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Banks' Interactions With Highly Leveraged Institutions
In response to recent financial market developments, and as part of its ongoing efforts to encourage prudent risk management practices in banking institutions, the Basle Committee on Banking Supervision today issued a report analyzing banks interactions with highly leveraged institutions (HLIs), together with guidance on sound practices in such dealings.
Mr. William J. McDonough, Chairman of the Basle Committee and President of the Federal Reserve Bank of New York, stated: "Recent events, most notably the near-collapse of Long-Term Capital Management, have underscored the need for a full understanding and prudent management of the particular risks generated from banks interactions with HLIs risks both to the direct creditors and, under certain market conditions, to the financial system as a whole." Mr. McDonough added that the Basle Committee hopes this report will encourage banks and supervisors to give careful consideration to these potential risks, assess banks risk management practices with respect to HLIs and evaluate potential policy responses to address these risks.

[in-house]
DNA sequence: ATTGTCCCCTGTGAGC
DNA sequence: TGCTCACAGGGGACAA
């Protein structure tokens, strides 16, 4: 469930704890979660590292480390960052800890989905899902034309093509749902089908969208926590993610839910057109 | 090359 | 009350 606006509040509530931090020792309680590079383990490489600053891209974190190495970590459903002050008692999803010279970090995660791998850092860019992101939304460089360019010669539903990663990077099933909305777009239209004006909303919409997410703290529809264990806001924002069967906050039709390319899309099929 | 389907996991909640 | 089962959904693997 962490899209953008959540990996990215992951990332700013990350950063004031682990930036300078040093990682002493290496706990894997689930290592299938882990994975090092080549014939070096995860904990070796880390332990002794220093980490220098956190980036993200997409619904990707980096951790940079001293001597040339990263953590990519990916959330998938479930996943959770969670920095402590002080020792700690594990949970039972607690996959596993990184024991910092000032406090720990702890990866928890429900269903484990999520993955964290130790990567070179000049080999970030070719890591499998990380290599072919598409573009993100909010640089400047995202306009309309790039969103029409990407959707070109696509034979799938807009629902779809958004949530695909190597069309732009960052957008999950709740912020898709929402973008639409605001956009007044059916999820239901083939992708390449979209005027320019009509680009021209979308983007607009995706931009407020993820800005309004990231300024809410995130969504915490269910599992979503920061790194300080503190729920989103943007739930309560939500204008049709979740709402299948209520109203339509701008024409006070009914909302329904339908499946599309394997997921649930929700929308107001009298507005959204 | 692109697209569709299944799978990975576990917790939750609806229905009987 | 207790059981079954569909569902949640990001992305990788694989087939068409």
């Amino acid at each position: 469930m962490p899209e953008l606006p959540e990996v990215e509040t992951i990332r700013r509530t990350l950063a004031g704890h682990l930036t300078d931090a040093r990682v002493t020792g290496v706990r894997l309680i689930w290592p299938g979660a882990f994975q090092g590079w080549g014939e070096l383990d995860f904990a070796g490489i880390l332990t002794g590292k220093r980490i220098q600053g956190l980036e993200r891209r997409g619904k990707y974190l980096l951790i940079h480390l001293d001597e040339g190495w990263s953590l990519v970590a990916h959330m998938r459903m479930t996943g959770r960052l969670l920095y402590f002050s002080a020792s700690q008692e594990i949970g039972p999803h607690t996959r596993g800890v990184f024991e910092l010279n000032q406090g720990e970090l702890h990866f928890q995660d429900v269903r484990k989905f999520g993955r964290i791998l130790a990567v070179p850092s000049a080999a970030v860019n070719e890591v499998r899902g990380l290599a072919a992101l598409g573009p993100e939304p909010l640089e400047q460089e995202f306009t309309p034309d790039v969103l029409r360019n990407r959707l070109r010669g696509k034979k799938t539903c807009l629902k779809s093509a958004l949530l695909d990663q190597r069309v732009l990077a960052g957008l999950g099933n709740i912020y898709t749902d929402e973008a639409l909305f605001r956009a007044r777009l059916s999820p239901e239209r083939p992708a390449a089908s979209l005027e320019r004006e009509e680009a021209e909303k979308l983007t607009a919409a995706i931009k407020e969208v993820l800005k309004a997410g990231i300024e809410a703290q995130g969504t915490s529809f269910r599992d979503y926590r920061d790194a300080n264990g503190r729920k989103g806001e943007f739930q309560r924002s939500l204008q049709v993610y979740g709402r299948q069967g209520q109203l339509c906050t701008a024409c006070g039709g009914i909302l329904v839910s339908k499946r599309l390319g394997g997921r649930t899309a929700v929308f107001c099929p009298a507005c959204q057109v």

The report was prepared by a Working Group of the Basle Committee, chaired by Mr. Jan Brockmeijer of the Netherlands Bank. Mr. Brockmeijer noted that the objective in issuing the sound practice guidance was to "encourage the development of prudent approaches to the assessment, measurement and management of exposures to HLIs." The recommended sound practices include:
establishing clear policies and procedures for interactions with HLIs as part of the overall credit risk management environment;
employing sound information gathering, due diligence and credit analysis practices which address the specific risks associated with HLIs;
encouraging the development of more accurate measures of exposures resulting from trading and derivatives transactions;
setting meaningful overall credit limits for HLIs;
linking credit enhancement tools, including collateral and early termination provisions, to the specific characteristics of HLIs; and
closely monitoring credit exposures vis-à-vis HLIs, taking into account their trading activities, risk concentration, leverage and risk management processes.
While the report highlights several deficiencies in some banks risk management practices with respect to certain HLIs, it notes that most institutions with exposures to HLIs appear to be tightening their standards following the events of last autumn. Hence, according to Mr. Brockmeijer, a key reason for issuing the sound practice guidance was to ensure that these improvements are "locked in" over time.